Example: Ms. X has been receiving covered Chiropractic spinal manipulation services, has met her treatment goals, and has been given spinal exercises to do at home that do not require chiropractic intervention. Ms. X wants her chiropractor to continue to work with her even though continued manipulation is not medically reasonable or necessary. Ms. X is issued an ABN prior to her chiropractor resuming therapy that is no longer considered medically reasonable and necessary. This is classic maintenance care. 

3) How often do I need to have a patient renew their ABN after initially signing one?

A) An ABN can remain effective for up to one year.

Notifiers (providers) may give a beneficiary a single ABN describing an extended or repetitive course of non-covered treatment provided that the ABN lists the services that the provider believes Medicare will not cover. For chiropractic, this would be the 98940, 98941 or 98942 codes.

If applicable, the ABN must also specify the duration of the period of treatment. For example, if you transitioned the patient to maintenance care on 6/1/17 and plan to continue maintenance care until the end of the year; this should be included on the ABN form.

B) If there is any change in care from what is described on the ABN within the 1- year period, a new ABN must be given.

Example: During the initial 30 days of care, the patient exceeded the 12 visit parameter due to the severity of the condition. Provider appropriately had the patient sign an ABN for the visits exceeding the 12 visits during the 30 days. After another 2 months of care, the patient wanted to continue with maintenance care. Another ABN would be signed because the reason changed from the original ABN (frequency of visits vs. maintenance care).

There is a one year limit for using a single ABN for an extended course of treatment.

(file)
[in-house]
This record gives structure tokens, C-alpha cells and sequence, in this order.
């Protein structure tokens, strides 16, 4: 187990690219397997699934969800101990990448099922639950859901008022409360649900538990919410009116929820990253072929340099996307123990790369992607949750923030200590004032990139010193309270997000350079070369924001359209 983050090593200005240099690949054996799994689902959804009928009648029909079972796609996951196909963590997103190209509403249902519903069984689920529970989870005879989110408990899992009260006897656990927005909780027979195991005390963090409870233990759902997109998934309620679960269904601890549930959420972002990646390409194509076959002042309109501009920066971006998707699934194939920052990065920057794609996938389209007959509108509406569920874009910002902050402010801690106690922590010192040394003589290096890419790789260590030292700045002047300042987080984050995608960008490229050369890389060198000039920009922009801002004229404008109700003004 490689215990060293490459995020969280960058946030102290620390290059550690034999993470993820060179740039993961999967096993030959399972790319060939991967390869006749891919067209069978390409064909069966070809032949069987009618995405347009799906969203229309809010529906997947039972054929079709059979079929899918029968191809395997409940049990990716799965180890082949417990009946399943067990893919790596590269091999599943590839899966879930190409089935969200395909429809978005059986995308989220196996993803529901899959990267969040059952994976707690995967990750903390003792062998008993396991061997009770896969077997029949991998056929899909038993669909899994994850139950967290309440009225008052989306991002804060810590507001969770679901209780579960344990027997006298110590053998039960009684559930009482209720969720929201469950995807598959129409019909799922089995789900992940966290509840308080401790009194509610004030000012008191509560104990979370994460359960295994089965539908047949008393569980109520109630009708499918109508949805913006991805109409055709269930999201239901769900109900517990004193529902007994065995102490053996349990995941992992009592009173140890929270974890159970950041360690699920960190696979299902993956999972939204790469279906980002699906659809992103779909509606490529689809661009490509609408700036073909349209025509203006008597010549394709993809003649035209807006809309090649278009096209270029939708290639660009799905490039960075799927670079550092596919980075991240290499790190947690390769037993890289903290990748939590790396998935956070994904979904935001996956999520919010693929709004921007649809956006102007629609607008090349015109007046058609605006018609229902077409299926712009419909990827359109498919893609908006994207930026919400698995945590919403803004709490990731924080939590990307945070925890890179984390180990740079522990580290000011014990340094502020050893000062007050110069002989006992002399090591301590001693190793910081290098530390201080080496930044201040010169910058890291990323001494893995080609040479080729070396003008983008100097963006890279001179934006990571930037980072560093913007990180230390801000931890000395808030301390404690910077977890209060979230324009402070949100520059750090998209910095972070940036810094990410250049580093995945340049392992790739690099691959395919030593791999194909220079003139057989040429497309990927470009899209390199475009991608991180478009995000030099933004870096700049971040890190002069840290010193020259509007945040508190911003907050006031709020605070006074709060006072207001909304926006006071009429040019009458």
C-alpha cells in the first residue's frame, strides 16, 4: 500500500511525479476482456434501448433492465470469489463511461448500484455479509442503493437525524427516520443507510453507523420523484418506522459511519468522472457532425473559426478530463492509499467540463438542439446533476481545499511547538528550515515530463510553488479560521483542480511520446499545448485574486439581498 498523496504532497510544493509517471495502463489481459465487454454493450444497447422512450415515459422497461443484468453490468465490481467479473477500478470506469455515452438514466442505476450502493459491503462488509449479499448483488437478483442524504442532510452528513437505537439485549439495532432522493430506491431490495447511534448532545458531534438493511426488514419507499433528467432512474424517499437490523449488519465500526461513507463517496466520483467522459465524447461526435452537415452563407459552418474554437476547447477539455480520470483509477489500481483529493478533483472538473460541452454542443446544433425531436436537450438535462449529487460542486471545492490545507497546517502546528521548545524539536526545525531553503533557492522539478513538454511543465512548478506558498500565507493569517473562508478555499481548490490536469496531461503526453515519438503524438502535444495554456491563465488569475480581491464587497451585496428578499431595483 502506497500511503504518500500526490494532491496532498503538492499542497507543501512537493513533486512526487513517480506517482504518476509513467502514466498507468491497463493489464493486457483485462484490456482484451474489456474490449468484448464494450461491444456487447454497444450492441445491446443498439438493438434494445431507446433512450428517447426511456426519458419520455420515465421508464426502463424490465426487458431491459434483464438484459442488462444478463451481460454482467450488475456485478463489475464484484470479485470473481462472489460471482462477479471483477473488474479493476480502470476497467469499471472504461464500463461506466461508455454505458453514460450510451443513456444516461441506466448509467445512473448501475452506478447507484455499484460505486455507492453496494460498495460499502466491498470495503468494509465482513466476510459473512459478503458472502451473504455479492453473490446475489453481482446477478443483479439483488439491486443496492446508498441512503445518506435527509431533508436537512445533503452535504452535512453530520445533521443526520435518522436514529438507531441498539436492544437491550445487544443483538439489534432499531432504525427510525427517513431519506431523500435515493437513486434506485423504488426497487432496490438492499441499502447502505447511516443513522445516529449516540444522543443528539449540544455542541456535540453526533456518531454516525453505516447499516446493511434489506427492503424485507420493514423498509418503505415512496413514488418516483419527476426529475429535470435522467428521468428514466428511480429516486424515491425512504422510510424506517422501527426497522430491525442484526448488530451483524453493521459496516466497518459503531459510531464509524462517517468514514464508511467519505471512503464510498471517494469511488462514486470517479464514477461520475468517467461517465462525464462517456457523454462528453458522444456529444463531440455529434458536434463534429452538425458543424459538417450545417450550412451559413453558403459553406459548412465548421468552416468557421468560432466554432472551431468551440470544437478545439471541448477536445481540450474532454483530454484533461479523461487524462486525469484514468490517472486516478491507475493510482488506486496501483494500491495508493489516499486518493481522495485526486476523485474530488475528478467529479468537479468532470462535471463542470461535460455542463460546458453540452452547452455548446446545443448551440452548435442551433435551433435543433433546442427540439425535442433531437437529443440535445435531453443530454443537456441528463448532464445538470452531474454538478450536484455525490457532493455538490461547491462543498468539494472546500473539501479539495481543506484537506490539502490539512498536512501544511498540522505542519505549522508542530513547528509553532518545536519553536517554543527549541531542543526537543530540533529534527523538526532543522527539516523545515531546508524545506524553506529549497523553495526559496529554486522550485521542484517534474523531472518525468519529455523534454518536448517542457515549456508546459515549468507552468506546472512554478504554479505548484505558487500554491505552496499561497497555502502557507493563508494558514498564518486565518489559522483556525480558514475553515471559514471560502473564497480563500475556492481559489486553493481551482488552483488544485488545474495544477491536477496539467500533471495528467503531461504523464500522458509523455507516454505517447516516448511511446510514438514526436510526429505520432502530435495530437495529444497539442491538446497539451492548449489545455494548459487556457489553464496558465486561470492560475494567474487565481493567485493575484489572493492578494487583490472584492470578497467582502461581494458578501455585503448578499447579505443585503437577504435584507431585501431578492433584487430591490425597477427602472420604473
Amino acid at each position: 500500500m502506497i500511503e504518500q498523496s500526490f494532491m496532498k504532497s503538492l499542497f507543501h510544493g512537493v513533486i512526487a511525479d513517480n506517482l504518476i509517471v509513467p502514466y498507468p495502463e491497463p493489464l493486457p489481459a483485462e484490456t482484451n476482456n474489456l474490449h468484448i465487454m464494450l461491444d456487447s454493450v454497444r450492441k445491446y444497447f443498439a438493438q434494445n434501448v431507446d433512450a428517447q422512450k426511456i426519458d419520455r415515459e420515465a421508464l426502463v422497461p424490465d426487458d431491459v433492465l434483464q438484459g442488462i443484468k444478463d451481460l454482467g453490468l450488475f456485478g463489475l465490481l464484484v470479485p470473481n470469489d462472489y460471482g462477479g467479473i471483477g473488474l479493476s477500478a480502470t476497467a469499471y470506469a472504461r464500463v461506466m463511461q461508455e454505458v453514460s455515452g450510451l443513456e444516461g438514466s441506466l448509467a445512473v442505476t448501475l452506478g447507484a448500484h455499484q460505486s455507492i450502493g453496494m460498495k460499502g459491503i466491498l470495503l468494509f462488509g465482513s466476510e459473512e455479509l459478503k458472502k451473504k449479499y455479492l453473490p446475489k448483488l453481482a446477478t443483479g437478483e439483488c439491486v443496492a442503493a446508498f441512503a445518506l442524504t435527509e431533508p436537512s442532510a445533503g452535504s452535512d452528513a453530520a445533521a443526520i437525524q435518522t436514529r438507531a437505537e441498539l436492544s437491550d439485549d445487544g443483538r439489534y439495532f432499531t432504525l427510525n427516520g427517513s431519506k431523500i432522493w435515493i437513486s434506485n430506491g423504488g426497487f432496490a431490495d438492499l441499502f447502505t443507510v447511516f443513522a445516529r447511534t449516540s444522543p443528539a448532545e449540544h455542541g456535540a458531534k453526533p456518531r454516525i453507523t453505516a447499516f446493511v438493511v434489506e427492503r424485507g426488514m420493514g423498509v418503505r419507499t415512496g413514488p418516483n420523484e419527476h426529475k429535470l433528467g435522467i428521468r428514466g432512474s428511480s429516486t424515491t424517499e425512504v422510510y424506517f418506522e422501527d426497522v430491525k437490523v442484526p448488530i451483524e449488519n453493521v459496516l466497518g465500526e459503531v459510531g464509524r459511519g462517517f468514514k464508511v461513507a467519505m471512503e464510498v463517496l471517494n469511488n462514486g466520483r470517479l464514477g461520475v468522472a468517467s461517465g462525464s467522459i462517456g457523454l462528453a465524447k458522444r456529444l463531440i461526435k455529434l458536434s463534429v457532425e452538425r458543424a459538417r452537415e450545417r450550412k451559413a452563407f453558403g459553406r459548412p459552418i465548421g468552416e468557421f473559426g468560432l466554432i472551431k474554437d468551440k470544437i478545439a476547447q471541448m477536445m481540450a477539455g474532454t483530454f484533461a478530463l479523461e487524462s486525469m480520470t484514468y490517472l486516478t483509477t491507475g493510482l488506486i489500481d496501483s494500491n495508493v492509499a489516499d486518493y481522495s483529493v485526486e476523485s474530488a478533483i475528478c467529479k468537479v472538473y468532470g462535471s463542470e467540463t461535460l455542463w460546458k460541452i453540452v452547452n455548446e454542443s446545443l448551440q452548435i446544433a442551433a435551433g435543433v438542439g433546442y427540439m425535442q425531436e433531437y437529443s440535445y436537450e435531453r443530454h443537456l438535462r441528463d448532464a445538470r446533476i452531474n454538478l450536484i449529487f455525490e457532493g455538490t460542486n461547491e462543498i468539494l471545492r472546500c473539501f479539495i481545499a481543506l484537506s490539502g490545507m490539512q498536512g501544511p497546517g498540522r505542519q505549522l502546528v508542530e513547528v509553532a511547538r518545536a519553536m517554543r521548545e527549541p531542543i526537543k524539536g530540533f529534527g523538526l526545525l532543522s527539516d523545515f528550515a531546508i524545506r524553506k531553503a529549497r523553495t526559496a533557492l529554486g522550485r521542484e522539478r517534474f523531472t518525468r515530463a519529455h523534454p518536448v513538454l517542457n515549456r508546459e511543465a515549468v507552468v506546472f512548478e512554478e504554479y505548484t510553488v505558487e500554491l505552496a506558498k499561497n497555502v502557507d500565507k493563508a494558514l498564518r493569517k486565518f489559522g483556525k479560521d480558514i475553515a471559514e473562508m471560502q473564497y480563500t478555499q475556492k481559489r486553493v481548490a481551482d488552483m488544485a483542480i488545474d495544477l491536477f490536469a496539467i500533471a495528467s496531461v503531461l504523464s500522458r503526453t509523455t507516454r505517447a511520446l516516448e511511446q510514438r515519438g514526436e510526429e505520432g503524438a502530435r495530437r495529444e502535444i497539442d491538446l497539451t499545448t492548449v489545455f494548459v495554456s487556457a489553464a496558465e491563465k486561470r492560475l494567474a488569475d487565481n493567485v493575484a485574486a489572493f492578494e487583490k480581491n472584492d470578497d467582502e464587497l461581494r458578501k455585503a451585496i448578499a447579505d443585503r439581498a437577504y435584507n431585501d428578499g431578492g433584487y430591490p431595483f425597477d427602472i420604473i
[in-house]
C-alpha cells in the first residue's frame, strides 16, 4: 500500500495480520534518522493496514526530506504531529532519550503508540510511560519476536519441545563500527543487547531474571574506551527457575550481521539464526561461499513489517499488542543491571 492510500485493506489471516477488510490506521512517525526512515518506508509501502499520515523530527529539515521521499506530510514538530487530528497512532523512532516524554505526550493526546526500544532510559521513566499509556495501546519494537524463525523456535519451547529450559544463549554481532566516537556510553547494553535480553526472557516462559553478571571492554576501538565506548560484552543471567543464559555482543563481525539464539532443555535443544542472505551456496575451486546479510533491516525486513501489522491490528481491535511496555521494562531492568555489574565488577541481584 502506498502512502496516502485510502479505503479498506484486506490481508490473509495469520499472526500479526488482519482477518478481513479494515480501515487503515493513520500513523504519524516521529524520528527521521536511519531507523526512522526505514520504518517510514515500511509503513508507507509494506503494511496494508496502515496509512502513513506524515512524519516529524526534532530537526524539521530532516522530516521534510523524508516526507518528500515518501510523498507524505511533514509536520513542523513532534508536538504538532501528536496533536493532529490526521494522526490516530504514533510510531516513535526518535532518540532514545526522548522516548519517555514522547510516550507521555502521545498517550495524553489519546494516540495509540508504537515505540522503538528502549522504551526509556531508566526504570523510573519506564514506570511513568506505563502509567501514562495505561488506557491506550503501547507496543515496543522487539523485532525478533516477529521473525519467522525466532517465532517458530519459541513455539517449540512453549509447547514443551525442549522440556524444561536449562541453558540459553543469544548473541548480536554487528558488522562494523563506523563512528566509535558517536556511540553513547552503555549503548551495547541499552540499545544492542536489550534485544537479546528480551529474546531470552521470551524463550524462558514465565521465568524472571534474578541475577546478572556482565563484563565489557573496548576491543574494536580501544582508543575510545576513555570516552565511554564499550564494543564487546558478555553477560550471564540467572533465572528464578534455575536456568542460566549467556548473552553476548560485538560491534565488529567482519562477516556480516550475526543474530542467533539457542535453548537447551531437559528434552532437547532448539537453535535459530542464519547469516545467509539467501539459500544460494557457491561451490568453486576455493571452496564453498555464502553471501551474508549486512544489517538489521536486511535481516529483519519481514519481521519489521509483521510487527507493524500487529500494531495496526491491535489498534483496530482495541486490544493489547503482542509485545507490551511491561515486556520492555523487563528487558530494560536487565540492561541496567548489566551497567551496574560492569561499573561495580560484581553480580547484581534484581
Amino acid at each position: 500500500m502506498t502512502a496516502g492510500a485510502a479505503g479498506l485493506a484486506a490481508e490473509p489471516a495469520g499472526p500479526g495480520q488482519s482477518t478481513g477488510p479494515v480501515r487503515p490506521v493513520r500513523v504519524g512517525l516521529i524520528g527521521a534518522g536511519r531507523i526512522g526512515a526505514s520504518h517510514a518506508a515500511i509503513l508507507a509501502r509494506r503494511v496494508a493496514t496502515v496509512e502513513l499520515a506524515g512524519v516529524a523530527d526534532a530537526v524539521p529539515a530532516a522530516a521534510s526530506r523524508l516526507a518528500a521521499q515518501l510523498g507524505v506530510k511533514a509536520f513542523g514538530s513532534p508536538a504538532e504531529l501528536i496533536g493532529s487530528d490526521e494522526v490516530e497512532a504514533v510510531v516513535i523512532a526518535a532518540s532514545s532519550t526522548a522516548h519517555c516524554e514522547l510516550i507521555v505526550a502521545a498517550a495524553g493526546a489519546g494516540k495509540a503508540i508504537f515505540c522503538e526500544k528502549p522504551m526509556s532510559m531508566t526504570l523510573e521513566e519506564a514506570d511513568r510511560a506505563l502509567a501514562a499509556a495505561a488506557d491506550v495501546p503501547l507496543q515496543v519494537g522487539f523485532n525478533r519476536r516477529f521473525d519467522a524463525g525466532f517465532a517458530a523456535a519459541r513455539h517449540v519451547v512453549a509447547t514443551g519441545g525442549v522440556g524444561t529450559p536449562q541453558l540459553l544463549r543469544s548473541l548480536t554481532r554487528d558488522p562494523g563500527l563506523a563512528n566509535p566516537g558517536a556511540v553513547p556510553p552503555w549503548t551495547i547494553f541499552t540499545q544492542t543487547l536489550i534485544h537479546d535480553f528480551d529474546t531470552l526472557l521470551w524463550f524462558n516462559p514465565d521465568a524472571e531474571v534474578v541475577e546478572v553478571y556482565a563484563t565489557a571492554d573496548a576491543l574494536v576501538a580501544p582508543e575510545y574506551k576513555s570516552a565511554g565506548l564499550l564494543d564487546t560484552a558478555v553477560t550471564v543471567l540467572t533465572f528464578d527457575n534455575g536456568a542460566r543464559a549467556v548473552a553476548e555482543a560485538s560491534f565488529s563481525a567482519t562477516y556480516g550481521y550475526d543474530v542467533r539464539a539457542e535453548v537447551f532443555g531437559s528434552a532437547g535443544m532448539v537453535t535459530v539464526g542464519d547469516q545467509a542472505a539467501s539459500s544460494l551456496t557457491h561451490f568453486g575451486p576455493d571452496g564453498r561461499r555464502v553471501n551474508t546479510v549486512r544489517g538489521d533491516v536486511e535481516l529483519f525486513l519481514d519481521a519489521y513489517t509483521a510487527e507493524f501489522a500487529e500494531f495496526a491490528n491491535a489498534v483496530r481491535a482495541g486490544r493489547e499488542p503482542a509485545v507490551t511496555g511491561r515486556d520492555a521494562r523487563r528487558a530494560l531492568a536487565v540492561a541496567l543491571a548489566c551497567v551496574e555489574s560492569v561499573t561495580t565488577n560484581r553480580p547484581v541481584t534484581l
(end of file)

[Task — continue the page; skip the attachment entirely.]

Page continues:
A new ABN is required when the specified treatment extends beyond one year.

4) If a patient chooses Option 2, advising they do not want Medicare to be billed for services rendered, can I really, legally NOT bill Medicare for the services rendered to a Medicare patient?

Yes, this is permissible because you are following the patient’s directive.

This option allows the beneficiary to receive the non-covered items and/or services and pay for them out of pocket. No claim will be filed and Medicare will not be billed. Thus, there are no appeal rights associated with this option.

5) Do I need an ABN for services performed that Medicare does not cover when performed by a chiropractor? (therapies, modalities, etc?)

No. ABNs are not required for care that is statutorily excluded from coverage under Medicare. The voluntary ABN serves as a courtesy to the beneficiary in forewarning him/her of impending financial obligation. 

6) Should I have a patient sign an ABN for the non-covered services anyway? Why?

As previously stated, if the services are statutorily excluded then the use of the ABN is strictly voluntary. This would be an individual practice policy decision. However, the use of the voluntary ABN does provide some advantages. First, it provides transparency and fully discloses to the patient their financial obligation. Secondly, it does document that the conversation took place and may be a good resource for the doctor/patient relationship.

7) Are ABN’s needed for patients under a Medicare Advantage Plan?

No. The ABN is an Office of Management and Budget (OMB)-approved written notice issued by providers and suppliers for items and services provided under Medicare Part B, including hospital outpatient services, and certain care provided under Part A (hospice and religious non-medical healthcare institutes only).

The ABN is given to beneficiaries enrolled in the Medicare Fee-For-Service (FFS) program. It is not used for items or services provided under the Medicare Advantage (MA) Program or for prescription drugs provided under the Medicare Prescription Drug Program (Part D).

However, since most Medicare Advantage plans are allowed to establish their own documentation and billing guidelines, it would be prudent to be current with each plan’s regulations and requirements, especially if you are a participating provider with that Part C plan.

For a printable version of these FAQs click here

Questions regarding the ABN can be emailed to